Single and (Un)Professional: Ode to Valentine’s Day

Oh, Valentine’s Day. Every year, you come around and make those of us who don’t happen to be paired with someone else hyper-aware of our solitary condition.

The past few years, my girlfriends and I have mourned our solo status, dressing in all black, eating obscene amounts of chocolate (drinking even more obscene amounts of wine), and cursing the boys we’d broken up with most recently. The nights usually ended crying over cupcakes and swearing “he wasn’t worth it!” then hiding from each other in the bathroom, drunk-dialing the a-holes, and trying to get back together.

I love holidays, so I’m not going to not celebrate a day marked in bold on my calendar. And I’m also not totally averse to the idea of Mr. Right entering my life and sweeping me off my feet before the clock strikes midnight. (However, if he does come along, he should be prepared to show me the same level of adoration and attention the other 364 days of the year as he does today, and this is something most men seem unable to compute.) But this Valentine’s Day is going to be different. Instead of sending myself flowers and indulging in an entire box of See’s Scotchmallows, I’m happily raising a glass to “Singles Awareness Day.” (Please ignore the unfortunate acronym.) I hereby swear I won’t be bitter about being alone, or pine for past relationships, or invest in ones that will never work out. Nope. On the one day obnoxiously set aside as “Couples only,” I’m gonna decidedly love being single.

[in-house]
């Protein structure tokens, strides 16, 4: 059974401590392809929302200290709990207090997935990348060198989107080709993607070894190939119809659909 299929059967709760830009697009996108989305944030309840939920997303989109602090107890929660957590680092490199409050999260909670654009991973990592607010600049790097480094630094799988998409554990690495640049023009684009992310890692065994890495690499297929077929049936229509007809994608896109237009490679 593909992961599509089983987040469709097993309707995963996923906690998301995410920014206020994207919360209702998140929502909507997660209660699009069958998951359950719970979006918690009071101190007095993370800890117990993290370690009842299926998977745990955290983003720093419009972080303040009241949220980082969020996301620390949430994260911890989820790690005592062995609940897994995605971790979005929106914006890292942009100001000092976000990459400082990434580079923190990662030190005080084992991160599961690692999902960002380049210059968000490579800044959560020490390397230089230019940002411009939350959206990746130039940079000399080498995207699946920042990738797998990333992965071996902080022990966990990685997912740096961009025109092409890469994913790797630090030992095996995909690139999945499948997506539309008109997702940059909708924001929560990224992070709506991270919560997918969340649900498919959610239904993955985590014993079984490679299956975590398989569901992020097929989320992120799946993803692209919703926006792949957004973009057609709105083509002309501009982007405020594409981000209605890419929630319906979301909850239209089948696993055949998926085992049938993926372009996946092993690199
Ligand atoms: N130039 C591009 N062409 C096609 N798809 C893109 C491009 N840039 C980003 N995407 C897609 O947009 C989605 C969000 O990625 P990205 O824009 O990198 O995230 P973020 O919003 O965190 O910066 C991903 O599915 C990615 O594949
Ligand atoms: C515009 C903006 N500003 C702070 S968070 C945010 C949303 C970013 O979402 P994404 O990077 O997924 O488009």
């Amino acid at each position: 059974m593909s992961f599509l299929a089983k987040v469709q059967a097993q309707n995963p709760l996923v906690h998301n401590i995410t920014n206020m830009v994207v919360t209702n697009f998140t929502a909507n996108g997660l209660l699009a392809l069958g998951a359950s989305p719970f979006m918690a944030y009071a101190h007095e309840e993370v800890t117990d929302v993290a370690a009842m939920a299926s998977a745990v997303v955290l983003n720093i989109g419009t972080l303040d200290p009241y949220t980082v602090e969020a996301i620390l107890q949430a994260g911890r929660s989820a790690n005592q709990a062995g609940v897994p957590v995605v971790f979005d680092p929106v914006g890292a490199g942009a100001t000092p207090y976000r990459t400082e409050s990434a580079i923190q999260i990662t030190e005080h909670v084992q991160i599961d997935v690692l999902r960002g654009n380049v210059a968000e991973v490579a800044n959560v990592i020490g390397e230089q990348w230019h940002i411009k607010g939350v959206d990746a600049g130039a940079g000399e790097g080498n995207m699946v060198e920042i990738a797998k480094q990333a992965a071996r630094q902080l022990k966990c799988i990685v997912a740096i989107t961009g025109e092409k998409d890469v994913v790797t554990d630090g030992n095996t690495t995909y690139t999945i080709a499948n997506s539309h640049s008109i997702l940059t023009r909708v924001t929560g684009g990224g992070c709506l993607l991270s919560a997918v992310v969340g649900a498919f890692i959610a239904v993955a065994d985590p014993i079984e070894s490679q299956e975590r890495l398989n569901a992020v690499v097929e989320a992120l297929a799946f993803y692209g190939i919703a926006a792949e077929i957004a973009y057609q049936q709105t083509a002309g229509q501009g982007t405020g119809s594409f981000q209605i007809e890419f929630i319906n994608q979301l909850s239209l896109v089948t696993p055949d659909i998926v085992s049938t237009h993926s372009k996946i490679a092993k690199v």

Discussing this idea with my other ever-single girlfriends, we agreed that tonight is actually to our benefit. Everyone else who has that “special someone” has gone out to their romantic dinners and are at home lighting candles, opening generic Hallmark cards, and waiting for the planned magic to happen. How predictable. Meanwhile, wherever the night may take us, we’re practically guaranteed to meet only single guys. Hooray!

So here’s hoping they’re willing to celebrate the fact that we aren’t forced to be romantic and succumb to a made-up, consumer-driven holiday by buying me a drink.


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